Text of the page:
These advantageous characteristics can be better understood with respect to FIGS. 13 a to 13 h. Therein, the above-mentioned alternatives are summarized. In each of the FIG. 13, a first Wien filter element 110 and a second Wien filter element 112, as well as a first quadrupole element 410 and a second quadrupole element 412 is shown in a side-view of the y-z-plane. Essentially in the middle between these elements a focusing element 314 is provided. The dotted line 116 symbolizes the electron selection element 116, which selects electrons displaced from the optical axis in x-direction.

The system is arranged and the components are constructed so that symmetrical mechanical design with regard to the center plane of the system is obtained. In operation, this symmetry is maintained by a symmetric excitation of the above-described components.

Within FIGS. 13 a to 13 h, the focusing element 116, unless stated otherwise, can be any one selected from the group of: magnetic round lens, electrostatic round lens, compound electrostatic-magnetic round lens, a magnetic cylinder lens, an electrostatic cylinder lens, a magnetic quadrupole element, an electrostatic quadrupole element or any combination of all of these elements, especially a compound electrostatic-magnetic quadrupole element or a compound electrostatic-magnetic cylinder lens.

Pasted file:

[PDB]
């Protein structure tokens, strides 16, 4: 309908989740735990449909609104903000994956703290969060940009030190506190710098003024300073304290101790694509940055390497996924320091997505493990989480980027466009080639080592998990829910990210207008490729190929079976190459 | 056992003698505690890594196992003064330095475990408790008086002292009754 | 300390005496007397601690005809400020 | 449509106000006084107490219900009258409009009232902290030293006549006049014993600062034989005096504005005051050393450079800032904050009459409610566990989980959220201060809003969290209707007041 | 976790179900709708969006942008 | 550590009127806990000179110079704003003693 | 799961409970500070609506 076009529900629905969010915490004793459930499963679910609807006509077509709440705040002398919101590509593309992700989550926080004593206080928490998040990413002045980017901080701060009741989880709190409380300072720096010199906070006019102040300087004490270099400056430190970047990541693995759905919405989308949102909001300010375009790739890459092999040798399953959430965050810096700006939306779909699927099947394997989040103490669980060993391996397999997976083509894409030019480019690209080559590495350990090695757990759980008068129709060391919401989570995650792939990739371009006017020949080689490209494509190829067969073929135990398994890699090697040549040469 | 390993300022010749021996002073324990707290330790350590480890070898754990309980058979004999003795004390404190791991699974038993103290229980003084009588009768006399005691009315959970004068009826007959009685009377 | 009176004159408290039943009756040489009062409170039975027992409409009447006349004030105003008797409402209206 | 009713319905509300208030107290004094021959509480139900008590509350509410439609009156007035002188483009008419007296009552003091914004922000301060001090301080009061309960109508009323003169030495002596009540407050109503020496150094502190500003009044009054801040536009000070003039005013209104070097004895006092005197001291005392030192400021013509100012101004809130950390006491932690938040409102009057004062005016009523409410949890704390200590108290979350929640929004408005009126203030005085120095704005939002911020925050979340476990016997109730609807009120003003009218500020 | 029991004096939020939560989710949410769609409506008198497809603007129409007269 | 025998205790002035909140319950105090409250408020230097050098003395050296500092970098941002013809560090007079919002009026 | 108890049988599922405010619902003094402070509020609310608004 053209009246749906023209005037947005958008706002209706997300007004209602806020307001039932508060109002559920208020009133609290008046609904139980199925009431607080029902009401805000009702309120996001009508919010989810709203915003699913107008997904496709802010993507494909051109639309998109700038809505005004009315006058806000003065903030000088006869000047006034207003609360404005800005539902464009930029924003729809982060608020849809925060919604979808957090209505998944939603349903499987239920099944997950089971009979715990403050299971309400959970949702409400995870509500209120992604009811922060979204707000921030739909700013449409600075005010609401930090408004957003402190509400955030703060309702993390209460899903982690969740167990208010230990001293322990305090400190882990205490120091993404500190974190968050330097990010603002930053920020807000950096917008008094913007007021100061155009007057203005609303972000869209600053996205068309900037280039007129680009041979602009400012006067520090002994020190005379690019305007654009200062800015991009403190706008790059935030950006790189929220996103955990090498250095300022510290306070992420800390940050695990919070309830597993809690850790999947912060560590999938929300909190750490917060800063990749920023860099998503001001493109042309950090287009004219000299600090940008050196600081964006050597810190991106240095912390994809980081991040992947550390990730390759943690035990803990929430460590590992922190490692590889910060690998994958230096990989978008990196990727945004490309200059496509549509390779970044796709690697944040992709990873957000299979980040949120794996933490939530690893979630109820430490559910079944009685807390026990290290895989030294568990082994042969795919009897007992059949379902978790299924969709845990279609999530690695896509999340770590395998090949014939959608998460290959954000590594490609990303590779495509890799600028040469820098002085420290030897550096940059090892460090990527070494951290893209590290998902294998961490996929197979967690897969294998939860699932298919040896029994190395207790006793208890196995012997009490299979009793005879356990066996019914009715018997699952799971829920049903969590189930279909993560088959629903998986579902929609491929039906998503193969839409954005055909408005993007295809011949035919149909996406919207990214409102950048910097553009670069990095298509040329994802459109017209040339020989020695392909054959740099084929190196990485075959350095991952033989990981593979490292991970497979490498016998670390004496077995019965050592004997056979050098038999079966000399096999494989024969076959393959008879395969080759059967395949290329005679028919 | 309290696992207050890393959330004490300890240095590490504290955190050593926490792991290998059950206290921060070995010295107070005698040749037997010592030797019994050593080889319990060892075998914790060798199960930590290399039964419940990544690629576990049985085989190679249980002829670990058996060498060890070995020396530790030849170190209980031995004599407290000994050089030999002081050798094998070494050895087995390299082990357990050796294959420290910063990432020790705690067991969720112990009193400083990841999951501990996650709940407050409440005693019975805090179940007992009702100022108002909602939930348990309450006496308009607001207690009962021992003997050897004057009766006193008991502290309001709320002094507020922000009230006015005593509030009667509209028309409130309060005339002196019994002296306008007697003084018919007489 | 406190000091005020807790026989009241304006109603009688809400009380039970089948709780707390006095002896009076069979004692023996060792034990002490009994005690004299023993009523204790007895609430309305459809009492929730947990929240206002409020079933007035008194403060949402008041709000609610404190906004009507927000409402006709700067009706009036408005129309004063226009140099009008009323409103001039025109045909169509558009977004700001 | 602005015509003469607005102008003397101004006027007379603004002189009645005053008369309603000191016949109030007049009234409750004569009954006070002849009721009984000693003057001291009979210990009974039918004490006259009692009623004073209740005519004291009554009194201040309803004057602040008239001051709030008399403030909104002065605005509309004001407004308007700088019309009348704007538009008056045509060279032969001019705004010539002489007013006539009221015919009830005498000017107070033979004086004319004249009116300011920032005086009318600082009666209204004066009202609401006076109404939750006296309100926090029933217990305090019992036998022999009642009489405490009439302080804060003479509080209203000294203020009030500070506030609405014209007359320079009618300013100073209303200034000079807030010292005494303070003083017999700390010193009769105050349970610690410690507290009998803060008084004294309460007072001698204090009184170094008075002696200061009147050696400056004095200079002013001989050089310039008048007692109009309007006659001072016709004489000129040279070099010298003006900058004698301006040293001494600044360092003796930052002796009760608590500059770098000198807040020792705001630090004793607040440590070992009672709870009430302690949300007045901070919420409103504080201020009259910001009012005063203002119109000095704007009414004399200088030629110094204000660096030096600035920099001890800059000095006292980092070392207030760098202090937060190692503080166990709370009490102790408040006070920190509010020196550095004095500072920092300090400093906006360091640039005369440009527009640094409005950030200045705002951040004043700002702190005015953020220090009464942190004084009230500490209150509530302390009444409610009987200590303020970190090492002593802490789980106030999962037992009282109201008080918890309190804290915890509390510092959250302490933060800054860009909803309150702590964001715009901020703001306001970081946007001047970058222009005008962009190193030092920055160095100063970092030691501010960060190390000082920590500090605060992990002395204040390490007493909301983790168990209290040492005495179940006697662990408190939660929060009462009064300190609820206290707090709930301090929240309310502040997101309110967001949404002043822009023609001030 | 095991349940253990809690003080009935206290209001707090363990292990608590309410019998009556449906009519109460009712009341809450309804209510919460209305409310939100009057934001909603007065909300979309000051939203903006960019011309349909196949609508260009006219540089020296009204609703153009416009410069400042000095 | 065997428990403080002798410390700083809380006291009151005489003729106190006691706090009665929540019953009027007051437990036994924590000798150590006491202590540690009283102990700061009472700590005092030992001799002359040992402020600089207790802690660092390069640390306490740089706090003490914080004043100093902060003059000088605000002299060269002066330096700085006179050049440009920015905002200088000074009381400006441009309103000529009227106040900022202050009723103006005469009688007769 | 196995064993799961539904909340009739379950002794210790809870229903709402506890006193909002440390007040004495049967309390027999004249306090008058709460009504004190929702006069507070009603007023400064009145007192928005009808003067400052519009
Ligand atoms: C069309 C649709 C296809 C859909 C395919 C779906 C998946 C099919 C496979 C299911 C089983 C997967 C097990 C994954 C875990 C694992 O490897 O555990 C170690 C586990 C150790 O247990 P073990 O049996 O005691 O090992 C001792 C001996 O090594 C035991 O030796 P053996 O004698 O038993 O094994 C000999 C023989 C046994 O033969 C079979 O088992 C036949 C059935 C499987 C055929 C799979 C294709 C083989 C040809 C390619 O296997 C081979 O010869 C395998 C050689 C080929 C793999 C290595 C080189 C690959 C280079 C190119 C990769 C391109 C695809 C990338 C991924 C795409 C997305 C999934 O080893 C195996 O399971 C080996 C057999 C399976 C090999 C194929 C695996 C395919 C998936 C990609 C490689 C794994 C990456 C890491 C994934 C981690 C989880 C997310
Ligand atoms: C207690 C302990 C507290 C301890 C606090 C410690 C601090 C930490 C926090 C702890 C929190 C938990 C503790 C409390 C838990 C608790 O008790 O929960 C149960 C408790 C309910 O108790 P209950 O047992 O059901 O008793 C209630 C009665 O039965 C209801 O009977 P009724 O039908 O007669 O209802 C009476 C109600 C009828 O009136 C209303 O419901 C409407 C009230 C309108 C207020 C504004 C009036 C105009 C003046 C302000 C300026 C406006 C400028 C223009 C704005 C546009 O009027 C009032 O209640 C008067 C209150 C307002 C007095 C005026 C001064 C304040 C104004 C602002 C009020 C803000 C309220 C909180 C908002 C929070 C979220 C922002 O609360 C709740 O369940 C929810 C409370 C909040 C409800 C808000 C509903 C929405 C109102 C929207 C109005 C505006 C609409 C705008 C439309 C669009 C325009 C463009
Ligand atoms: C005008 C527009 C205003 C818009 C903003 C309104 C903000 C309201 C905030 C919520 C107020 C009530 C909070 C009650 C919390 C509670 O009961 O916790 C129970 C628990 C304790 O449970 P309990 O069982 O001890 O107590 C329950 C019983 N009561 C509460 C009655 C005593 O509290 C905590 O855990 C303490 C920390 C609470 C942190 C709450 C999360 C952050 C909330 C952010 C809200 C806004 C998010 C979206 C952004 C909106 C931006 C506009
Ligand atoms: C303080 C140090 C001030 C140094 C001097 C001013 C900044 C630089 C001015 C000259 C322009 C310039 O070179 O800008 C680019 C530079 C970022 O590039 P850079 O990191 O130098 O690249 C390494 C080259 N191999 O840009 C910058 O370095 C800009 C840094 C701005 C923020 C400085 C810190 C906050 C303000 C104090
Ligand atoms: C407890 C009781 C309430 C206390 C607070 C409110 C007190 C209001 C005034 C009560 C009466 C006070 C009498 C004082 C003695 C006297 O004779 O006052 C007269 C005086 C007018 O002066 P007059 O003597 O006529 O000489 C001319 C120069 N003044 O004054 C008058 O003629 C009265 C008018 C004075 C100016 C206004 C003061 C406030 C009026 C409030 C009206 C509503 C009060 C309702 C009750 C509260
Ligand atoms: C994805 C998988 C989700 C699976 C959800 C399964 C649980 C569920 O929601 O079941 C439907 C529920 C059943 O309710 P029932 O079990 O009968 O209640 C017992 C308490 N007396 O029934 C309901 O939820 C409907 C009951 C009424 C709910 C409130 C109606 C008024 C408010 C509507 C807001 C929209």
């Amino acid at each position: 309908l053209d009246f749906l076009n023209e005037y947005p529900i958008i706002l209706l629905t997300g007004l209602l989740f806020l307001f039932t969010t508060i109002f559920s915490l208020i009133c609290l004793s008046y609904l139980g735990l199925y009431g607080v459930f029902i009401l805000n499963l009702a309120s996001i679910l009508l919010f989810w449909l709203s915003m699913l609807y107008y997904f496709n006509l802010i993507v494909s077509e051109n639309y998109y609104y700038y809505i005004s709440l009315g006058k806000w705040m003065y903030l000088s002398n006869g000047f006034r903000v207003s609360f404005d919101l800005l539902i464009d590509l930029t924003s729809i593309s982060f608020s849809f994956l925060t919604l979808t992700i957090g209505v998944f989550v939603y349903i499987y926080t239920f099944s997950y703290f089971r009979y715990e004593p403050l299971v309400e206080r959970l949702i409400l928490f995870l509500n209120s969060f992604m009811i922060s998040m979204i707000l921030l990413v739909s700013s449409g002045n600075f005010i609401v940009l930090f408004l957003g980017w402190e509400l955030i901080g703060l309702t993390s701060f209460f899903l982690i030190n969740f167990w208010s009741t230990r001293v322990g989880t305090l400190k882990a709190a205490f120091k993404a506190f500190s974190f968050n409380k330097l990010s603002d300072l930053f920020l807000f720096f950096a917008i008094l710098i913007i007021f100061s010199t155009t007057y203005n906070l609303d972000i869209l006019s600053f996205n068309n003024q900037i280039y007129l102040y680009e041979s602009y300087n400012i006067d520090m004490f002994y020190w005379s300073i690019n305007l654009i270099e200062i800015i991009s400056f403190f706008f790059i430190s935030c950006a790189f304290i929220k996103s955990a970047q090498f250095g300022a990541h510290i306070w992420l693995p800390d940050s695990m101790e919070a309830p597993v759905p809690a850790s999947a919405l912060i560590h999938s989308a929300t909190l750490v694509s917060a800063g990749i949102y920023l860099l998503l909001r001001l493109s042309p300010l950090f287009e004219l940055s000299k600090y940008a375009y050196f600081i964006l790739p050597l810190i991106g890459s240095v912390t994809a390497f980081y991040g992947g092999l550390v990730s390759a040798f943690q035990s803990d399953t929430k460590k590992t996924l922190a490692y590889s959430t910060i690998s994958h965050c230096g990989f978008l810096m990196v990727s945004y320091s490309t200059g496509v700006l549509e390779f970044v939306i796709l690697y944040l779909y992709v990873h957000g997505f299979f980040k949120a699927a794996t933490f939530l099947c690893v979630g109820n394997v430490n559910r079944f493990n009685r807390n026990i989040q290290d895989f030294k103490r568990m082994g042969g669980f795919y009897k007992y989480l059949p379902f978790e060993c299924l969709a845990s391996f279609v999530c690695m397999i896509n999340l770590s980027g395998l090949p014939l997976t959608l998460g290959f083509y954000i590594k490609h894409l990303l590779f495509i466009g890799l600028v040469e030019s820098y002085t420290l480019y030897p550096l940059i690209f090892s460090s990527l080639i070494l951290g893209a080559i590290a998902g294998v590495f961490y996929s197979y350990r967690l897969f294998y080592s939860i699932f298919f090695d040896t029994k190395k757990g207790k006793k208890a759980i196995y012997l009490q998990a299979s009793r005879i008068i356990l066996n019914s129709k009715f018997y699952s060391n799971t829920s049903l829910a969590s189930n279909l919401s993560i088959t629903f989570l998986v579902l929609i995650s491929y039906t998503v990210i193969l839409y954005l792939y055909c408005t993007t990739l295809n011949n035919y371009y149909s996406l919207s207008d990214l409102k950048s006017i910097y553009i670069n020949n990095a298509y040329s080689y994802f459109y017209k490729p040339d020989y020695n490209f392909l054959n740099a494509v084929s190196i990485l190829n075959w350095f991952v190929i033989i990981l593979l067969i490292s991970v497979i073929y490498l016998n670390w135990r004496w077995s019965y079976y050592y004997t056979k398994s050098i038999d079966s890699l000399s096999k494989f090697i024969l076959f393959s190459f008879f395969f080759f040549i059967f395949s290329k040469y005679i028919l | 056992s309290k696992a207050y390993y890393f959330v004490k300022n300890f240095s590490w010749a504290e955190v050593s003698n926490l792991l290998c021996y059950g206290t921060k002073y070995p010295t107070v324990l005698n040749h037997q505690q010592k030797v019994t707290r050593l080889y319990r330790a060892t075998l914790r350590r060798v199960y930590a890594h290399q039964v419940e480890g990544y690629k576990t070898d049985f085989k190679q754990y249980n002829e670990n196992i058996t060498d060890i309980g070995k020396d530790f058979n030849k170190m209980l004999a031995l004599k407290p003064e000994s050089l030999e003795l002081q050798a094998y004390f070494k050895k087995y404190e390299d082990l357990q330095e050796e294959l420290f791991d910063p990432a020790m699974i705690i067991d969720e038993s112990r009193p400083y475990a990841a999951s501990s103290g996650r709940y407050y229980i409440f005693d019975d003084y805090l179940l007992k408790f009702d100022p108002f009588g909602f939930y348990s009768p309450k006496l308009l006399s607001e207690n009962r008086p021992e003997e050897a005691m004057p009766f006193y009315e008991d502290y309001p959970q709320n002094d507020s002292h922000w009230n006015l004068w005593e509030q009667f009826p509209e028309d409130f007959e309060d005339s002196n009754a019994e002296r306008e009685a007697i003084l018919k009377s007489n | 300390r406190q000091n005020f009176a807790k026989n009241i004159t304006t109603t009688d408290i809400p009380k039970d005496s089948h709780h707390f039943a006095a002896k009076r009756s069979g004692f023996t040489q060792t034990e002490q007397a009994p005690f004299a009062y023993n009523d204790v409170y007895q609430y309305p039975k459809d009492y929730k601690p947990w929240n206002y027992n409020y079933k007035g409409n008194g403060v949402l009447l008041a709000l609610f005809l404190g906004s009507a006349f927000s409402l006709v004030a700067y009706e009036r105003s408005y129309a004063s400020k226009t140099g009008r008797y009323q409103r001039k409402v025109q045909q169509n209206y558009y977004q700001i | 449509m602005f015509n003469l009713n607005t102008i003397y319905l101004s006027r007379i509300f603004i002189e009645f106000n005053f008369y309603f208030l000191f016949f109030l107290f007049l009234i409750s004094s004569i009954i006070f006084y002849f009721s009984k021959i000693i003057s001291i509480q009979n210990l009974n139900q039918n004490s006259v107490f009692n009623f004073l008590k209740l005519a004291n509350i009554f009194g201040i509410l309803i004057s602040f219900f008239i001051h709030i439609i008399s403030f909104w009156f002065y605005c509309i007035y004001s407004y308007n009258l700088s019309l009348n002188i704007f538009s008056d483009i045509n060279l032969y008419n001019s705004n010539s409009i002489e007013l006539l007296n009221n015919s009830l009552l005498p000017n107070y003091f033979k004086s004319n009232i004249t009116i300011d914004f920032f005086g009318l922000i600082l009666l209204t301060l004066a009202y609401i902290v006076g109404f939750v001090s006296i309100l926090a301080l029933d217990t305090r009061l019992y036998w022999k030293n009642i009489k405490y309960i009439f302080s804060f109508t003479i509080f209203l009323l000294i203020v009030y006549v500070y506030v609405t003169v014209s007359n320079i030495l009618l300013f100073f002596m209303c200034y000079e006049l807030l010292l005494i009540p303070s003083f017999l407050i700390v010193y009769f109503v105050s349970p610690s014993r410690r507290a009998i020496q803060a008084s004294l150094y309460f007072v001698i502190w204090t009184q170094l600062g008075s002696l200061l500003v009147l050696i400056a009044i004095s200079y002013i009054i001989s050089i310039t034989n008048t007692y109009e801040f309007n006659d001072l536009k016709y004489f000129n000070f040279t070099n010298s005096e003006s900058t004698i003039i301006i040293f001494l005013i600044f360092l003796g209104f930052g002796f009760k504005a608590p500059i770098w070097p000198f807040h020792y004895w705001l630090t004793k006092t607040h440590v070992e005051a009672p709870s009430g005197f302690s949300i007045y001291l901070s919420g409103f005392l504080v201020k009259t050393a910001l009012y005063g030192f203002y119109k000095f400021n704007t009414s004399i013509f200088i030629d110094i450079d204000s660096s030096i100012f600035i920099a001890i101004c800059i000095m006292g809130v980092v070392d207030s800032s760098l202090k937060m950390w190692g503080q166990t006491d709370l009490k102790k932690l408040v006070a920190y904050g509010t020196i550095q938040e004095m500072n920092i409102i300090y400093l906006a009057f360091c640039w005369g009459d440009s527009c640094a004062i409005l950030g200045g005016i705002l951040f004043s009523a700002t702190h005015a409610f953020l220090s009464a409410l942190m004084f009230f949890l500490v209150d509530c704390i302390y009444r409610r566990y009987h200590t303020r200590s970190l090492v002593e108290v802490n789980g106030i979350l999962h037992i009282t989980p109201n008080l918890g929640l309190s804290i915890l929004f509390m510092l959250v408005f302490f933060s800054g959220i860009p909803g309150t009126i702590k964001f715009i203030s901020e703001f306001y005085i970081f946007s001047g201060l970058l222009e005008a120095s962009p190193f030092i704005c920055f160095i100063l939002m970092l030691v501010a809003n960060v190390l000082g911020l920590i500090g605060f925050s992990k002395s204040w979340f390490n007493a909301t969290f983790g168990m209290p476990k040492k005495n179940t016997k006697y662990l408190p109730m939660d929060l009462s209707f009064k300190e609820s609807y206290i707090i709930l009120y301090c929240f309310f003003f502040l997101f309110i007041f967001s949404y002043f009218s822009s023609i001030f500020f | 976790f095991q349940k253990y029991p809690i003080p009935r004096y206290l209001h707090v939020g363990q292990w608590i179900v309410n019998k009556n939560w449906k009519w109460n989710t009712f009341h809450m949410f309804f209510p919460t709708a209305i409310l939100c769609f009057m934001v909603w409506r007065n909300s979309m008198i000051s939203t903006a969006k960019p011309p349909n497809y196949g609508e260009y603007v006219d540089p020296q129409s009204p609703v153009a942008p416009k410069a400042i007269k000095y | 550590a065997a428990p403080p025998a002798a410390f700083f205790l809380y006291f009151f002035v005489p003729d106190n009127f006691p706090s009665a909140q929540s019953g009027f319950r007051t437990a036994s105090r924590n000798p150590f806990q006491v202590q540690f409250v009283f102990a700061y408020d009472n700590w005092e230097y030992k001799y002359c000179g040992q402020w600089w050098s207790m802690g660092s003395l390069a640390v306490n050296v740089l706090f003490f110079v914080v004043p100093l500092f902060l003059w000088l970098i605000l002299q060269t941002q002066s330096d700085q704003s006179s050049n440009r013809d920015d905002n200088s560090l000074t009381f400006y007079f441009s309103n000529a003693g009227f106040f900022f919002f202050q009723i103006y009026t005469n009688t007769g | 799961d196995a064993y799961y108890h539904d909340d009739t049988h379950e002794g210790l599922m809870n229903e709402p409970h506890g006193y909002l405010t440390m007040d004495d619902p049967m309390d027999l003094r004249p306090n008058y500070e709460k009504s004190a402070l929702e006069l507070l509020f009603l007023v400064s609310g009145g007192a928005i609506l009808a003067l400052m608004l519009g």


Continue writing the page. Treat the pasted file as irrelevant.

Within all FIGS. 13 a to 13 h, beam path 10 is shown as a reference. Beam path 10 is realized if the quadrupole elements 410 and 412 are not excited or are not present. Thereby, the electron would pass the Wien filter elements 110 and 112 without being influenced in the y-direction.